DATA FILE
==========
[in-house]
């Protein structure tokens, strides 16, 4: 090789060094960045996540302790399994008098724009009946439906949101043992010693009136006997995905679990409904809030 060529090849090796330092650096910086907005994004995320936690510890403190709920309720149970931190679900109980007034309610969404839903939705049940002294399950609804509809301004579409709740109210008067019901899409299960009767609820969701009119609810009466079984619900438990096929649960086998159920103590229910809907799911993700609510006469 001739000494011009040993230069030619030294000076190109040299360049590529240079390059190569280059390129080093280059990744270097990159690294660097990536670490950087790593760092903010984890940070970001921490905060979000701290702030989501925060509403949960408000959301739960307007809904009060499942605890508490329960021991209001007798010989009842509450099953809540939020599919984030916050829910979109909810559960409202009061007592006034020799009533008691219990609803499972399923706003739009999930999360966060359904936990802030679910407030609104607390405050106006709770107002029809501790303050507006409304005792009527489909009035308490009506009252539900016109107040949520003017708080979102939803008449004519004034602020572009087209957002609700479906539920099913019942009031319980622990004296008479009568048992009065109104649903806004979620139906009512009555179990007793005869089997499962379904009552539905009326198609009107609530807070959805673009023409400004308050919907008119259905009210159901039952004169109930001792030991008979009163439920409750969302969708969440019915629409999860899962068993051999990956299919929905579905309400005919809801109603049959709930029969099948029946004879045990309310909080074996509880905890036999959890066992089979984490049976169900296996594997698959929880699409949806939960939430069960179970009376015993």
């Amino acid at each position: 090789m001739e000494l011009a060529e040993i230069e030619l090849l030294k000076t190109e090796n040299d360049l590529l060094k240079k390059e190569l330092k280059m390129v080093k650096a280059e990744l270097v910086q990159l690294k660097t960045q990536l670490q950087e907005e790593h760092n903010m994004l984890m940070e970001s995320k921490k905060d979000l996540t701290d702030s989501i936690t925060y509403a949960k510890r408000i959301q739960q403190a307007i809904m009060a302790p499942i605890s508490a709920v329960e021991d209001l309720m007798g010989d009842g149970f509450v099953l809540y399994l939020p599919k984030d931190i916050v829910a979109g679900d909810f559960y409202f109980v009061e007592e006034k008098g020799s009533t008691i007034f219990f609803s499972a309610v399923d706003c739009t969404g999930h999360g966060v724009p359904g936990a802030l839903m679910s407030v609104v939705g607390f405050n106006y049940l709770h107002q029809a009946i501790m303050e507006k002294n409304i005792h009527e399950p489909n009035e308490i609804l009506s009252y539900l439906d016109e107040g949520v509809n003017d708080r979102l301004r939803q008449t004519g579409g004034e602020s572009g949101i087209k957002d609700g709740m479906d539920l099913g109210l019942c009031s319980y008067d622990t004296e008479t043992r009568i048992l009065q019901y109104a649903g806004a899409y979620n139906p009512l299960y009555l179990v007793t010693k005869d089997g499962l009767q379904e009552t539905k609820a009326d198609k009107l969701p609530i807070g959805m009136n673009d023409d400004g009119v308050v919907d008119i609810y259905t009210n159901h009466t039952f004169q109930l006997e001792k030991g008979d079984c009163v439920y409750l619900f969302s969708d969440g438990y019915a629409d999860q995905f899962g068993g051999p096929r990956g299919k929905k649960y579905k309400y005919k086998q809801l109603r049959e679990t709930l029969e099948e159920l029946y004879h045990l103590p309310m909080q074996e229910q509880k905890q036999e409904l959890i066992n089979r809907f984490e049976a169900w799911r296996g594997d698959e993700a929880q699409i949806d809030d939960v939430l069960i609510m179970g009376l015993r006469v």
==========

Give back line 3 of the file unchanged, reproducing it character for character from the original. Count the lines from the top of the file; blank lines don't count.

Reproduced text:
């Amino acid at each position: 090789m001739e000494l011009a060529e040993i230069e030619l090849l030294k000076t190109e090796n040299d360049l590529l060094k240079k390059e190569l330092k280059m390129v080093k650096a280059e990744l270097v910086q990159l690294k660097t960045q990536l670490q950087e907005e790593h760092n903010m994004l984890m940070e970001s995320k921490k905060d979000l996540t701290d702030s989501i936690t925060y509403a949960k510890r408000i959301q739960q403190a307007i809904m009060a302790p499942i605890s508490a709920v329960e021991d209001l309720m007798g010989d009842g149970f509450v099953l809540y399994l939020p599919k984030d931190i916050v829910a979109g679900d909810f559960y409202f109980v009061e007592e006034k008098g020799s009533t008691i007034f219990f609803s499972a309610v399923d706003c739009t969404g999930h999360g966060v724009p359904g936990a802030l839903m679910s407030v609104v939705g607390f405050n106006y049940l709770h107002q029809a009946i501790m303050e507006k002294n409304i005792h009527e399950p489909n009035e308490i609804l009506s009252y539900l439906d016109e107040g949520v509809n003017d708080r979102l301004r939803q008449t004519g579409g004034e602020s572009g949101i087209k957002d609700g709740m479906d539920l099913g109210l019942c009031s319980y008067d622990t004296e008479t043992r009568i048992l009065q019901y109104a649903g806004a899409y979620n139906p009512l299960y009555l179990v007793t010693k005869d089997g499962l009767q379904e009552t539905k609820a009326d198609k009107l969701p609530i807070g959805m009136n673009d023409d400004g009119v308050v919907d008119i609810y259905t009210n159901h009466t039952f004169q109930l006997e001792k030991g008979d079984c009163v439920y409750l619900f969302s969708d969440g438990y019915a629409d999860q995905f899962g068993g051999p096929r990956g299919k929905k649960y579905k309400y005919k086998q809801l109603r049959e679990t709930l029969e099948e159920l029946y004879h045990l103590p309310m909080q074996e229910q509880k905890q036999e409904l959890i066992n089979r809907f984490e049976a169900w799911r296996g594997d698959e993700a929880q699409i949806d809030d939960v939430l069960i609510m179970g009376l015993r006469v």